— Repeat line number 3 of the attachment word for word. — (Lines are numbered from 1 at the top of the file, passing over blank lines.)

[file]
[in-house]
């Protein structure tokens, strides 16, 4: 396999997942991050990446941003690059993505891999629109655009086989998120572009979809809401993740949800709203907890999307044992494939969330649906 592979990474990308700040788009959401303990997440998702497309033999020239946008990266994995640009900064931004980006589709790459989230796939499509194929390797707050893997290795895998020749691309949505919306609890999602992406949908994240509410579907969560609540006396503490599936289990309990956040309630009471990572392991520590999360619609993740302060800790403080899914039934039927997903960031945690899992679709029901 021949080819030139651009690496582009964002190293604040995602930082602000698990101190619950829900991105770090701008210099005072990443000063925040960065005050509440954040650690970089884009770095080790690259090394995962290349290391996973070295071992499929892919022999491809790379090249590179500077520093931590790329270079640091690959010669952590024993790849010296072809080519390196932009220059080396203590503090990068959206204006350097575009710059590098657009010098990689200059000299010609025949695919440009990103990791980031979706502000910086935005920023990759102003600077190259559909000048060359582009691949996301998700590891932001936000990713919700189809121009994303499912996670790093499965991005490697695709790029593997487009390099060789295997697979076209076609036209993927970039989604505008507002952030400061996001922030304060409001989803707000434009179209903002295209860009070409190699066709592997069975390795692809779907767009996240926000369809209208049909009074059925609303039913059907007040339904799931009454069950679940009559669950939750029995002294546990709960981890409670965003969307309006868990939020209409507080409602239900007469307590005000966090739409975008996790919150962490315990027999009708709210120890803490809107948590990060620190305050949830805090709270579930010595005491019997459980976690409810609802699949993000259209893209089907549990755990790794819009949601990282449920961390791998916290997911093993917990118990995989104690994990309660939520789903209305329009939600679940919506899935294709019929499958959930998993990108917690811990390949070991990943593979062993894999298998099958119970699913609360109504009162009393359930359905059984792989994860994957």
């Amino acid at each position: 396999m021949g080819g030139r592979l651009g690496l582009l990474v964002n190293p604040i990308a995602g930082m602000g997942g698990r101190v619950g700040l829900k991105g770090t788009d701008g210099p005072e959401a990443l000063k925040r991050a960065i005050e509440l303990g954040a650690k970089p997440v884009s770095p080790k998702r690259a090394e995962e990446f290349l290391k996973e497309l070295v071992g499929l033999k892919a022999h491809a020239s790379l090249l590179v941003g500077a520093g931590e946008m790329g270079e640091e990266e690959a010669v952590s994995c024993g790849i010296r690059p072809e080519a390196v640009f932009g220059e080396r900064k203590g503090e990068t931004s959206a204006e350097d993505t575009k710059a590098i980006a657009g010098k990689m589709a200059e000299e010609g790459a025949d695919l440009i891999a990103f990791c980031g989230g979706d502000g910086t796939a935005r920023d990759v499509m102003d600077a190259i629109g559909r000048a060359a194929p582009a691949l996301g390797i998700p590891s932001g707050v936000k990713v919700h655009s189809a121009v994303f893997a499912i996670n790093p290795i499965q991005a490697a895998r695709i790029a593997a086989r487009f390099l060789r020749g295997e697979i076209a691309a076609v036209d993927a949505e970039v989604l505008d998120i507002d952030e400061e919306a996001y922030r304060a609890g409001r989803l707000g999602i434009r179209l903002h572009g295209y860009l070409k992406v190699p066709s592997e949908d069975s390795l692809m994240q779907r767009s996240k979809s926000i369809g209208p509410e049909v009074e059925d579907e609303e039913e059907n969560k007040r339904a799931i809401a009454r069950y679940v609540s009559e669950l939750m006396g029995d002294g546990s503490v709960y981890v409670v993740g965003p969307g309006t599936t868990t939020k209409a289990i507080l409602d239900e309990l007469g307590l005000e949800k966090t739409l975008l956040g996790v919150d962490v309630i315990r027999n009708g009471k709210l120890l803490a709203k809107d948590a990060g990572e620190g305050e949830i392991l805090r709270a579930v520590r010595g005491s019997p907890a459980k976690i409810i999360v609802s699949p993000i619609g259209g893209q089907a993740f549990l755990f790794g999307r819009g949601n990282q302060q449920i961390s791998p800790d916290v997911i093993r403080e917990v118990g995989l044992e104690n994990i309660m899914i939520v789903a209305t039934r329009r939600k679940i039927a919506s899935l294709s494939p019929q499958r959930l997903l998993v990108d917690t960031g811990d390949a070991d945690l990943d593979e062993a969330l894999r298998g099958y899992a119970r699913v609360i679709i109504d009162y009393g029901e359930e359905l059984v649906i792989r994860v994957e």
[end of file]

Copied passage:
């Amino acid at each position: 396999m021949g080819g030139r592979l651009g690496l582009l990474v964002n190293p604040i990308a995602g930082m602000g997942g698990r101190v619950g700040l829900k991105g770090t788009d701008g210099p005072e959401a990443l000063k925040r991050a960065i005050e509440l303990g954040a650690k970089p997440v884009s770095p080790k998702r690259a090394e995962e990446f290349l290391k996973e497309l070295v071992g499929l033999k892919a022999h491809a020239s790379l090249l590179v941003g500077a520093g931590e946008m790329g270079e640091e990266e690959a010669v952590s994995c024993g790849i010296r690059p072809e080519a390196v640009f932009g220059e080396r900064k203590g503090e990068t931004s959206a204006e350097d993505t575009k710059a590098i980006a657009g010098k990689m589709a200059e000299e010609g790459a025949d695919l440009i891999a990103f990791c980031g989230g979706d502000g910086t796939a935005r920023d990759v499509m102003d600077a190259i629109g559909r000048a060359a194929p582009a691949l996301g390797i998700p590891s932001g707050v936000k990713v919700h655009s189809a121009v994303f893997a499912i996670n790093p290795i499965q991005a490697a895998r695709i790029a593997a086989r487009f390099l060789r020749g295997e697979i076209a691309a076609v036209d993927a949505e970039v989604l505008d998120i507002d952030e400061e919306a996001y922030r304060a609890g409001r989803l707000g999602i434009r179209l903002h572009g295209y860009l070409k992406v190699p066709s592997e949908d069975s390795l692809m994240q779907r767009s996240k979809s926000i369809g209208p509410e049909v009074e059925d579907e609303e039913e059907n969560k007040r339904a799931i809401a009454r069950y679940v609540s009559e669950l939750m006396g029995d002294g546990s503490v709960y981890v409670v993740g965003p969307g309006t599936t868990t939020k209409a289990i507080l409602d239900e309990l007469g307590l005000e949800k966090t739409l975008l956040g996790v919150d962490v309630i315990r027999n009708g009471k709210l120890l803490a709203k809107d948590a990060g990572e620190g305050e949830i392991l805090r709270a579930v520590r010595g005491s019997p907890a459980k976690i409810i999360v609802s699949p993000i619609g259209g893209q089907a993740f549990l755990f790794g999307r819009g949601n990282q302060q449920i961390s791998p800790d916290v997911i093993r403080e917990v118990g995989l044992e104690n994990i309660m899914i939520v789903a209305t039934r329009r939600k679940i039927a919506s899935l294709s494939p019929q499958r959930l997903l998993v990108d917690t960031g811990d390949a070991d945690l990943d593979e062993a969330l894999r298998g099958y899992a119970r699913v609360i679709i109504d009162y009393g029901e359930e359905l059984v649906i792989r994860v994957e």